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Tutorial 9

9) a)
Current P/E (share price/historic EPS) of 10x ($6.00/$0.60) – only fairly valued based on 20x2
historic EPS.

However, investors should be forward looking and assess the potential return by looking at the
prospective P/E.

Based on a forecast 20x3 EPS of $0.70, the current share price of $6.00 is a on a prospective PE of
8.6x. This is below its ‘normal’ P/E of 10x and near the low of its range of 8x to 12x.

The shares are currently undervalued and should be bought if the investor has at least a one-year
holding period.

b)
Several variables have been found useful in “explaining” P/E’s, namely:

(Fair value formula) “Po” = D1/E1


E1 k - g
Variable P/E
i) expected 5-year growth in earnings
ii) dividend payout ratio
iii) sales stability stable
iv) institutional stock ownership
v) financial leverage/use of debt

For point v) assumed the starting point was a reasonably leverage company. If student says P/E
goes up with rising financial leverage – ask for reasoning – if student assumes starting point was
low/ zero leverage, agree as this would increase ROE without increasing financial risk.

10)
Such companies trade at low PEs because shareholders generally disapprove of company
management hoarding too much cash just to give themselves financial comfort (i.e. lots of cash on
the balance sheet means management don’t have to worry too much about potential for financial
difficulties if the company is not properly managed.

They prefer management try to maximise the company’s ROE/ROA to the benefit of shareholders.
Holdings cash does not maximise ROA as it is a low risk/low return asset.

Cash in excess of business needs should be returned to shareholders, via higher dividend payouts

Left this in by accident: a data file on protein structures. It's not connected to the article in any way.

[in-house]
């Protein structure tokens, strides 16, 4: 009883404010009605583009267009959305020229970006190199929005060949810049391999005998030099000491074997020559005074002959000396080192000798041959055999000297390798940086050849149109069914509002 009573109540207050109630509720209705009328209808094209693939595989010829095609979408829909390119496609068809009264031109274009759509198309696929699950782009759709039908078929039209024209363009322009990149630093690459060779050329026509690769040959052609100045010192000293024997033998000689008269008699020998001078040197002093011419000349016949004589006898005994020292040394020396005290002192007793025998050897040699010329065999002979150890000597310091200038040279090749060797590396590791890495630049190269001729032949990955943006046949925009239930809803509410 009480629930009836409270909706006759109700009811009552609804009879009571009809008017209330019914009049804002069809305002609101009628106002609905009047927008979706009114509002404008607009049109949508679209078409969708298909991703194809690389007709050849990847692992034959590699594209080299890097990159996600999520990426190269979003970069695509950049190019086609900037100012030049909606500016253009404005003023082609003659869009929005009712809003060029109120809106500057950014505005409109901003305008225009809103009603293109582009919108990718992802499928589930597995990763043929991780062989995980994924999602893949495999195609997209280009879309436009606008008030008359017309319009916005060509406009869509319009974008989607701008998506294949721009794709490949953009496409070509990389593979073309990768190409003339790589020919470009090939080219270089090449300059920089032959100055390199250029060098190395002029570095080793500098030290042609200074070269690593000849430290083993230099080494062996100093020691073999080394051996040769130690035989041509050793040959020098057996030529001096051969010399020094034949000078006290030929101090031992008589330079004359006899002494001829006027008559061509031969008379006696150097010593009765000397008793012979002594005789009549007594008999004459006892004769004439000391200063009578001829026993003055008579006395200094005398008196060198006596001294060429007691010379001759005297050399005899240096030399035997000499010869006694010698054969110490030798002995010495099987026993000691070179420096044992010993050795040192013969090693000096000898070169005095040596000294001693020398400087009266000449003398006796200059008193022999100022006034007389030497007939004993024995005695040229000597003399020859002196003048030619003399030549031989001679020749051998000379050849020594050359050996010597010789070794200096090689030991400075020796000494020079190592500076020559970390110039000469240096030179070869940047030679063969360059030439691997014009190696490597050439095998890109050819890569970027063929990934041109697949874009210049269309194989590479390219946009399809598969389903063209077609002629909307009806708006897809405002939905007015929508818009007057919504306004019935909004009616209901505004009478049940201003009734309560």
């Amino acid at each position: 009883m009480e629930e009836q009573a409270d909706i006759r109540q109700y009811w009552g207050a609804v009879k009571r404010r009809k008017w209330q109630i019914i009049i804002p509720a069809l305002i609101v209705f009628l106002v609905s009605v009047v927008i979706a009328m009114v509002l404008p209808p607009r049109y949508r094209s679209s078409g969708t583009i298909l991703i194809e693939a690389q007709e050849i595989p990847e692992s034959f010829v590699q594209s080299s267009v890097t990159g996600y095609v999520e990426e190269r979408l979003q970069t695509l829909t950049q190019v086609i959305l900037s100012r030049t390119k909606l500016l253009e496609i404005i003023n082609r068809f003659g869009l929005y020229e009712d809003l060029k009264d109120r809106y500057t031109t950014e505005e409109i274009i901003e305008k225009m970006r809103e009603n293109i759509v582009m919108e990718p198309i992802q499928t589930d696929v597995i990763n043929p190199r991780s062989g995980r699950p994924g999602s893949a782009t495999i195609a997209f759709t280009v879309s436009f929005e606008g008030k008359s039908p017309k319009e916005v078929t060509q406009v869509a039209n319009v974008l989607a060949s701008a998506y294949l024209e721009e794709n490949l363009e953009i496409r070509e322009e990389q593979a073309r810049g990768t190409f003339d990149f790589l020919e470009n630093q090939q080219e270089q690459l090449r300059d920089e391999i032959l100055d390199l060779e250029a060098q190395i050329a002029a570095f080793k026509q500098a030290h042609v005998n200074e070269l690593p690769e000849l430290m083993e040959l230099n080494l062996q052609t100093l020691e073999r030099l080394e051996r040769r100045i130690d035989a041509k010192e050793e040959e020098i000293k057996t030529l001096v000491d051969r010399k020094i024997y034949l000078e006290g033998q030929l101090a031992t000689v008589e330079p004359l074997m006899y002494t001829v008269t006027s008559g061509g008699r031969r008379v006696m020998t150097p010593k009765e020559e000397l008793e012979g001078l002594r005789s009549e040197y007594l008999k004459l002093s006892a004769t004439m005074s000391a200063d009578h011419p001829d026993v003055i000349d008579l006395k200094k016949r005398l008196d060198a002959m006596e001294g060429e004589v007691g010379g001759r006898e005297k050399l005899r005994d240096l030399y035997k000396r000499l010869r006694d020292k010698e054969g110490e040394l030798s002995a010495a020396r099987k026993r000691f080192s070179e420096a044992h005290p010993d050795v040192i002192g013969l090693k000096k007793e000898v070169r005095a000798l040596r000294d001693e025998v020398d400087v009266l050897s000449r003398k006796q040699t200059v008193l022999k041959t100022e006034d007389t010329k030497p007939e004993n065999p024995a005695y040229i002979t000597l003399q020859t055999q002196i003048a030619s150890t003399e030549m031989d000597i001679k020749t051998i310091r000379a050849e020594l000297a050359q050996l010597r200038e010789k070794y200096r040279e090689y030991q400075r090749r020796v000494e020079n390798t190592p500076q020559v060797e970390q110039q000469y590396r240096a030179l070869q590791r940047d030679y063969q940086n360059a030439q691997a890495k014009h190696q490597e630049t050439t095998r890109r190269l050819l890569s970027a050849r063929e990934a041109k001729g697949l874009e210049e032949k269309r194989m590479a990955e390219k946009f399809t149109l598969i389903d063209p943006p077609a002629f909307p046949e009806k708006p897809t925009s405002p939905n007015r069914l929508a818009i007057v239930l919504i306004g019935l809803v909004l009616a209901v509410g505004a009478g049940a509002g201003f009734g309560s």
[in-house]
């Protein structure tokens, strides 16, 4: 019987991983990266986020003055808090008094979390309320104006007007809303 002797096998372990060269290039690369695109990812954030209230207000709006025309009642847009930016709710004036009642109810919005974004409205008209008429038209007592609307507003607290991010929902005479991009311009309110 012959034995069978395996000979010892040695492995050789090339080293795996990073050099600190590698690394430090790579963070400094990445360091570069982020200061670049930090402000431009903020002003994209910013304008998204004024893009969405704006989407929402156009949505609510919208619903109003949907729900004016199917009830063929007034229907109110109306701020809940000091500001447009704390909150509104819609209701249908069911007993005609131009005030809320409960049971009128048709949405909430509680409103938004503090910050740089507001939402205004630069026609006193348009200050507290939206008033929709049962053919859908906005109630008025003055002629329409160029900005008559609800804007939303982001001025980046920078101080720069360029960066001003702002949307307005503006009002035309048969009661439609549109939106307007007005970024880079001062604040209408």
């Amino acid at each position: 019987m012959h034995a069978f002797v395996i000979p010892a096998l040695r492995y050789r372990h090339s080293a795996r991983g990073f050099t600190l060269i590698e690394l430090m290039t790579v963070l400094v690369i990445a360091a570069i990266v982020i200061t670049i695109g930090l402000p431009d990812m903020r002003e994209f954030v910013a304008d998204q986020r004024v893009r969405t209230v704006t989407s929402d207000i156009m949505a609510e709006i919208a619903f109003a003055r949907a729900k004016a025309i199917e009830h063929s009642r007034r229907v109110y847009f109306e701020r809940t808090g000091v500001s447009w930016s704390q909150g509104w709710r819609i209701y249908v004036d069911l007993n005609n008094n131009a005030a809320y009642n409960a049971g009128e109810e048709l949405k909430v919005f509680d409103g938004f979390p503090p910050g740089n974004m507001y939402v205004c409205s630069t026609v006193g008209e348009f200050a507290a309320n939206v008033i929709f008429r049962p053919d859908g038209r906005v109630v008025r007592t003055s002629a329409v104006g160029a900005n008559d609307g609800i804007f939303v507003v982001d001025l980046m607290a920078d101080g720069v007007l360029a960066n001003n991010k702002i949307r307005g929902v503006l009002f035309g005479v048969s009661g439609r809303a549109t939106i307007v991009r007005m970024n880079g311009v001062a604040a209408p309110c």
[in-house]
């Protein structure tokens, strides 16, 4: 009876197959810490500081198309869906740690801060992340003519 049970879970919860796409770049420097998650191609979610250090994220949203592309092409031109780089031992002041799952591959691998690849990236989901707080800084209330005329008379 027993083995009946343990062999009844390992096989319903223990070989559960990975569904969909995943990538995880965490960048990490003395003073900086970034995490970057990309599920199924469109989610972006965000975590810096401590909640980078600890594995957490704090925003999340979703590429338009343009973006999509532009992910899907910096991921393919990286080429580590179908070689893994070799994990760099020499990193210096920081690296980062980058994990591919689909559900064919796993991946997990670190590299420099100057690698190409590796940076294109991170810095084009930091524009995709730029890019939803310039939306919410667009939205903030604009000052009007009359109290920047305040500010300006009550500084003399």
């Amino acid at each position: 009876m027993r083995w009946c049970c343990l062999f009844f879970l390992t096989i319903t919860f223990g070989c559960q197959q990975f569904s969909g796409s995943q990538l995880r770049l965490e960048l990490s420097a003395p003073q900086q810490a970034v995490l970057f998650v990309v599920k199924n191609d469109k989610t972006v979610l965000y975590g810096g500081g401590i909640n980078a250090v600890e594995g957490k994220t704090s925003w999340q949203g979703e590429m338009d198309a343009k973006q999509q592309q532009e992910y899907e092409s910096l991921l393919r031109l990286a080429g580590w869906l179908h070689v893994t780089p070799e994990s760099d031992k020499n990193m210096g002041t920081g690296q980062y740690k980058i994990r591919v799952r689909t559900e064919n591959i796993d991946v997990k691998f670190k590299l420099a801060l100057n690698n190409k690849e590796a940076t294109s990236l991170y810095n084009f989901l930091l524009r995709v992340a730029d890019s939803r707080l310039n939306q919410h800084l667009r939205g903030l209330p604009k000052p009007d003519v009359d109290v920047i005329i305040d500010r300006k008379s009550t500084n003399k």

or share buybacks, who can themselves, try to seek a higher return investment than leaving it in
the form of cash.
Investors invest in shares because they are comfortable with the higher risk (vs. holding cash)
associated with a company’s business risk.

11) a)
New total assets = $500m + $150m = $650m
New equity = $200m + $150m = $350m
New no. of shares = $50m +$20m = $70m

New EBIT = ROA x Total assets = 15% x $650m = $97.50m


Less interest expense = 7.5% x $300m = ($22.50m)
Pre-tax profit = $75.00m
Tax = 20% x pre-tax profit ($15.00m)
Net profit = $60.00m

EPS = net profit/no. of shares = $60.00m/70m = $0.86


New share price = P/E x EPS = 11 x $0.86 = $9.46

b)
Net total assets = $500m + $150m = $650m
New borrowings = $300m + $150m = $450m

New EBIT = ROA x Total assets = 15% x $650m = $97.50m


Less interest expense
- on current loans = 7.5% x $300m = ($22.50m)
- on new loans = 10% x $150m = ($15.00m)
Pre-tax profit = $60.00m
Tax = 20% x pre-tax profit = ($12.00m)
Net profit = $48.00m

EPS = net profit/no. of shares = $48.00m/50m = $0.96


New share price = P/E x EPS = 9 x $0.96 = $8.64

c)
Investors would view the issue of new shares more favourably as it is expected to lead to a higher
share price.

d)
Debt-equity ratio (if issue new shares)
= $300m/$350m = 0.86x

As the debt equity ratio will drop from above 1.50x to 0.86x (i.e. slightly below industry average),
Zebra’s financial risk will be perceived to be lower and thus lead investors to place a higher P/E as
its shares.
Debt-equity ratio (if take on more borrowings)
= $450m/$200m = 2.25x

As the debt equity ratio, which is already above industry average, will become even higher,
Zebra’s financial risk will be perceived to be even higher and thus lead investors to place an even
lower P/E on its shares.